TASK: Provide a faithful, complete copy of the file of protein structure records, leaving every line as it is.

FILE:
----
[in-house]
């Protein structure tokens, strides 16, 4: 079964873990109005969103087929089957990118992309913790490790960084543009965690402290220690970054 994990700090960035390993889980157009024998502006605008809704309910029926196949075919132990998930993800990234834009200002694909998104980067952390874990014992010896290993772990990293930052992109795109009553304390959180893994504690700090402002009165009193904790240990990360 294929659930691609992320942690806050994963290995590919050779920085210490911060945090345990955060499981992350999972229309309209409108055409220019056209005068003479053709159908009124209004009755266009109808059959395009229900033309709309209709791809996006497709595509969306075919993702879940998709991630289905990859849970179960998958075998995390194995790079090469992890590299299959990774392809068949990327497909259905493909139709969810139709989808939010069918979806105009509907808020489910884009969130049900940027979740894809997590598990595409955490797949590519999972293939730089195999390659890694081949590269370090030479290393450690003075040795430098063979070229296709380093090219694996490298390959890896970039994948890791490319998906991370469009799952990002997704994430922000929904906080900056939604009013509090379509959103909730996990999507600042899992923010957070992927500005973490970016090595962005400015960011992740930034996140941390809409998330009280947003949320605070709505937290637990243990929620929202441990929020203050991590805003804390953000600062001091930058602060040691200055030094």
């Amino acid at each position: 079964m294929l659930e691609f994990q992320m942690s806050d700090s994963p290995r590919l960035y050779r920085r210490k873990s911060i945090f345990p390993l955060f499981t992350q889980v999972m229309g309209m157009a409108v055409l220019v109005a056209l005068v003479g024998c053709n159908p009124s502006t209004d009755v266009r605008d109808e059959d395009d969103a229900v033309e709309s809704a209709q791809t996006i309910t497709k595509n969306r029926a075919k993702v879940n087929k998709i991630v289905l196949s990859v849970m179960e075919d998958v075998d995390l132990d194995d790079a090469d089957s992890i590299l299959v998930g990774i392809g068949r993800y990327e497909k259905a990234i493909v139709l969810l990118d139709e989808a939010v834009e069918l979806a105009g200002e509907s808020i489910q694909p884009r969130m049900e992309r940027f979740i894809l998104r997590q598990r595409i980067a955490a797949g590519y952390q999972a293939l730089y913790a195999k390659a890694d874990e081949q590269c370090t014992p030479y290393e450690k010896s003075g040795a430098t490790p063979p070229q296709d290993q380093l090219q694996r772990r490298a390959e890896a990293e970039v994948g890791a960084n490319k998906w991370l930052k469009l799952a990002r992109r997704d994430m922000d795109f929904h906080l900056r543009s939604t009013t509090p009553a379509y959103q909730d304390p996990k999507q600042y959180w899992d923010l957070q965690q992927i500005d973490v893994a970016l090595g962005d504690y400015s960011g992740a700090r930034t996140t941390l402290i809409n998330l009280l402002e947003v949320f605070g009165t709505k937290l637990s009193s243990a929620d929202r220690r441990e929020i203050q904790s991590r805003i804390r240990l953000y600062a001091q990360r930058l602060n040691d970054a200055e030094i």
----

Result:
[in-house]
């Protein structure tokens, strides 16, 4: 079964873990109005969103087929089957990118992309913790490790960084543009965690402290220690970054 994990700090960035390993889980157009024998502006605008809704309910029926196949075919132990998930993800990234834009200002694909998104980067952390874990014992010896290993772990990293930052992109795109009553304390959180893994504690700090402002009165009193904790240990990360 294929659930691609992320942690806050994963290995590919050779920085210490911060945090345990955060499981992350999972229309309209409108055409220019056209005068003479053709159908009124209004009755266009109808059959395009229900033309709309209709791809996006497709595509969306075919993702879940998709991630289905990859849970179960998958075998995390194995790079090469992890590299299959990774392809068949990327497909259905493909139709969810139709989808939010069918979806105009509907808020489910884009969130049900940027979740894809997590598990595409955490797949590519999972293939730089195999390659890694081949590269370090030479290393450690003075040795430098063979070229296709380093090219694996490298390959890896970039994948890791490319998906991370469009799952990002997704994430922000929904906080900056939604009013509090379509959103909730996990999507600042899992923010957070992927500005973490970016090595962005400015960011992740930034996140941390809409998330009280947003949320605070709505937290637990243990929620929202441990929020203050991590805003804390953000600062001091930058602060040691200055030094």
């Amino acid at each position: 079964m294929l659930e691609f994990q992320m942690s806050d700090s994963p290995r590919l960035y050779r920085r210490k873990s911060i945090f345990p390993l955060f499981t992350q889980v999972m229309g309209m157009a409108v055409l220019v109005a056209l005068v003479g024998c053709n159908p009124s502006t209004d009755v266009r605008d109808e059959d395009d969103a229900v033309e709309s809704a209709q791809t996006i309910t497709k595509n969306r029926a075919k993702v879940n087929k998709i991630v289905l196949s990859v849970m179960e075919d998958v075998d995390l132990d194995d790079a090469d089957s992890i590299l299959v998930g990774i392809g068949r993800y990327e497909k259905a990234i493909v139709l969810l990118d139709e989808a939010v834009e069918l979806a105009g200002e509907s808020i489910q694909p884009r969130m049900e992309r940027f979740i894809l998104r997590q598990r595409i980067a955490a797949g590519y952390q999972a293939l730089y913790a195999k390659a890694d874990e081949q590269c370090t014992p030479y290393e450690k010896s003075g040795a430098t490790p063979p070229q296709d290993q380093l090219q694996r772990r490298a390959e890896a990293e970039v994948g890791a960084n490319k998906w991370l930052k469009l799952a990002r992109r997704d994430m922000d795109f929904h906080l900056r543009s939604t009013t509090p009553a379509y959103q909730d304390p996990k999507q600042y959180w899992d923010l957070q965690q992927i500005d973490v893994a970016l090595g962005d504690y400015s960011g992740a700090r930034t996140t941390l402290i809409n998330l009280l402002e947003v949320f605070g009165t709505k937290l637990s009193s243990a929620d929202r220690r441990e929020i203050q904790s991590r805003i804390r240990l953000y600062a001091q990360r930058l602060n040691d970054a200055e030094i």